Nine years ago, I rode the Hog Canyon trails on an ATV and had determined never to go back — especially after surviving some harrowing sections of the trail that still bring back memories. I have said it before and I’ll say it again, “There is no use crying — it will just fog up your goggles.”

So why was I facing the challenges of this trail again? I guess you could call it social pressure. My friend Willis Little of Fruit Heights was born and raised in Kanab and is well acquainted with this trail. He assured me that a Trail Cat had been used to tone down the rough spots.

Wary as I was, I fell in line and off we went, but this time I was driving a Polaris RZR4. I figured the long wheel base would be an advantage over the short base of the ATV I was riding in 2009.

Willis led us out of town on a track that took us on the west side of Highway 89. This narrow path was fringed by tall willows. It was a fun trail that took us over Kanab Creek on an ATV bridge that was just wide enough to negotiate with our UTVs.

Crossing the road, we rode up the North Fork of Hog Canyon to a turn that took us south up to a plateau that overlooked the city of Kanab. It would make a fun night ride to this overlook to see the city lit up after sunset.

Backtracking to the junction, I saw a trail rating marker that brought back memories of my first ride on this trail. The standard ratings are a green circle for easy, blue squares for moderate difficulty and black diamonds for most difficult. This marker had two red diamonds accented with white lightning strikes. This is the only trail I have ridden with that warning.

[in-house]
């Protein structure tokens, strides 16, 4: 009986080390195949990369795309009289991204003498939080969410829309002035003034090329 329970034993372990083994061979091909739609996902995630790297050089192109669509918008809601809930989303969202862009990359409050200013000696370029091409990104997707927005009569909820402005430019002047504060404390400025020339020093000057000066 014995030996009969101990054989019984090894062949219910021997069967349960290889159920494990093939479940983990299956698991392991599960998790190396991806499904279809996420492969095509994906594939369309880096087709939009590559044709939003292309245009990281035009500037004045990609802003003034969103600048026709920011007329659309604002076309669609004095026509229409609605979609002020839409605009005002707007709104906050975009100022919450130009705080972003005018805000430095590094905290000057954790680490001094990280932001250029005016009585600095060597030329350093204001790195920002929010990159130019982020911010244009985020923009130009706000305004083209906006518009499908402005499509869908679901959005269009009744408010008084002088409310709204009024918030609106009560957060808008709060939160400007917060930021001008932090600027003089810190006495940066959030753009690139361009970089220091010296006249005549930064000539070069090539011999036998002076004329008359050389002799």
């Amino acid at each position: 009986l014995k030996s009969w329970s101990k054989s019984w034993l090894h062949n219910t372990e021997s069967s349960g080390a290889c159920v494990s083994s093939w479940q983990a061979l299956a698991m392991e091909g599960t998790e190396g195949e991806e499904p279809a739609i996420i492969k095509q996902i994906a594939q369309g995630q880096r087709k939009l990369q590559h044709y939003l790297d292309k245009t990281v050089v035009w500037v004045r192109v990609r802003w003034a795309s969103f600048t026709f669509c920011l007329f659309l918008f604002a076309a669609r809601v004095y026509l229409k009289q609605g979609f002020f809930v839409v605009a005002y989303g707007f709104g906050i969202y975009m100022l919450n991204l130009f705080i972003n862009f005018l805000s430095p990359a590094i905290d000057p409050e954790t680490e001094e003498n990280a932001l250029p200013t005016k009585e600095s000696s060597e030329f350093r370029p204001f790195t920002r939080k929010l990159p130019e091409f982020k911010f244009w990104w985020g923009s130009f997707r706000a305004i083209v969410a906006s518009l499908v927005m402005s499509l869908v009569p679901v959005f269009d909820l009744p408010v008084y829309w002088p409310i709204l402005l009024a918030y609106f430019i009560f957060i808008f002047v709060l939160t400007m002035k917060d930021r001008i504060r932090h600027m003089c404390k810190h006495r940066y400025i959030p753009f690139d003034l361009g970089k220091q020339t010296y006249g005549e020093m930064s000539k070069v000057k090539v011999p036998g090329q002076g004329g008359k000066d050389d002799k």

Willis didn’t even slow down. I wanted to yell, “Didn’t you see that marker!” As it turned out, the longer wheel base on my machine made a huge difference. The steep climbs seemed tamer than they did on my ATV.

We turned onto a spur that took us north on a track to a rock formation that Willis called “The Bears Ears.” Not to be confused with the National Monument, this feature is a series of three sandstone pillars that stand some 40 feet high and look a lot like animal ears. It was a fun place to visit.

Coming back to the main trail, we rode east on a ridge above the South Fork of Hog Canyon. Turning north, we came to a gate near Toms Spring marked “Mosdell Trail.” Willis introduced me to Dennis Mosdell. He had two sons who were the only ones crazy enough to ride this section of the trail on their ATVs before it was tamed down. The trail still carries their name.

Continuing our ride, we traveled west along a plateau past John R Flat, turning down into a canyon where we found what Willis called the “Crocodile.” It is a cave with an underground lake. The opening is small compared to the massive wall of sandstone above it but large enough to enter standing up. A flashlight is important to ascertain the interior of the cave. It is a pleasant place to be on a hot day and fascinating to visit.

Leaving the cave, we retraced our track to the mouth of the canyon and turned north. We had time to visit the pet cemetery known as Angel’s Rest. This is the final resting place for some of man’s best friends. It is easy to see how this place could provide comfort for someone who has lost a special pet.

The grounds are quiet except for when the wind blows. A wide variety of numerous wind chimes provide musical sounds that float over the cemetery grounds. We enjoyed a moment of quiet respect and then pointed our machines toward Kanab finishing a ride of about 39 miles.

The best time to ride Hog Canyon is in the spring or fall. When you go, take plenty of water, keep the rubber side down and drive a machine with a long wheel base — it will make it possible to enjoy the scenery.

Lynn Blamires can be reached at quadmanone@gmail.com.

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